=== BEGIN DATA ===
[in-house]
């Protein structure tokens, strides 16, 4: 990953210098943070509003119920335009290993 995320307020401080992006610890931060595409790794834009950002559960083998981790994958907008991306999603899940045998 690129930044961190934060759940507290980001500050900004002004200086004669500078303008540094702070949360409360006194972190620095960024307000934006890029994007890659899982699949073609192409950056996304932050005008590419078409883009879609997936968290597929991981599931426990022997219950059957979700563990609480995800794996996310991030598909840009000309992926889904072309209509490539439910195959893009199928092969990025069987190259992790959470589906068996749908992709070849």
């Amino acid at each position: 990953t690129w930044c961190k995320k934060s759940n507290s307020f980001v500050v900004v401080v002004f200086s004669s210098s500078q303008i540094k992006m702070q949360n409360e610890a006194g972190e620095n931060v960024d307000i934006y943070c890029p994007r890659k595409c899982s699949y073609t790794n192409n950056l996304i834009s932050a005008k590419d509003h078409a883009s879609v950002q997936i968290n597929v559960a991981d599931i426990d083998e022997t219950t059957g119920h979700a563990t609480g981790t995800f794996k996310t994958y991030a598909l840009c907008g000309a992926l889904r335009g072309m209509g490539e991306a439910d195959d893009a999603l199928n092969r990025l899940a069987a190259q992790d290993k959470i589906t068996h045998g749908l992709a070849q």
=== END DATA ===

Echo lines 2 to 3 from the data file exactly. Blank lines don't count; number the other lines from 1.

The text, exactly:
């Protein structure tokens, strides 16, 4: 990953210098943070509003119920335009290993 995320307020401080992006610890931060595409790794834009950002559960083998981790994958907008991306999603899940045998 690129930044961190934060759940507290980001500050900004002004200086004669500078303008540094702070949360409360006194972190620095960024307000934006890029994007890659899982699949073609192409950056996304932050005008590419078409883009879609997936968290597929991981599931426990022997219950059957979700563990609480995800794996996310991030598909840009000309992926889904072309209509490539439910195959893009199928092969990025069987190259992790959470589906068996749908992709070849």
């Amino acid at each position: 990953t690129w930044c961190k995320k934060s759940n507290s307020f980001v500050v900004v401080v002004f200086s004669s210098s500078q303008i540094k992006m702070q949360n409360e610890a006194g972190e620095n931060v960024d307000i934006y943070c890029p994007r890659k595409c899982s699949y073609t790794n192409n950056l996304i834009s932050a005008k590419d509003h078409a883009s879609v950002q997936i968290n597929v559960a991981d599931i426990d083998e022997t219950t059957g119920h979700a563990t609480g981790t995800f794996k996310t994958y991030a598909l840009c907008g000309a992926l889904r335009g072309m209509g490539e991306a439910d195959d893009a999603l199928n092969r990025l899940a069987a190259q992790d290993k959470i589906t068996h045998g749908l992709a070849q």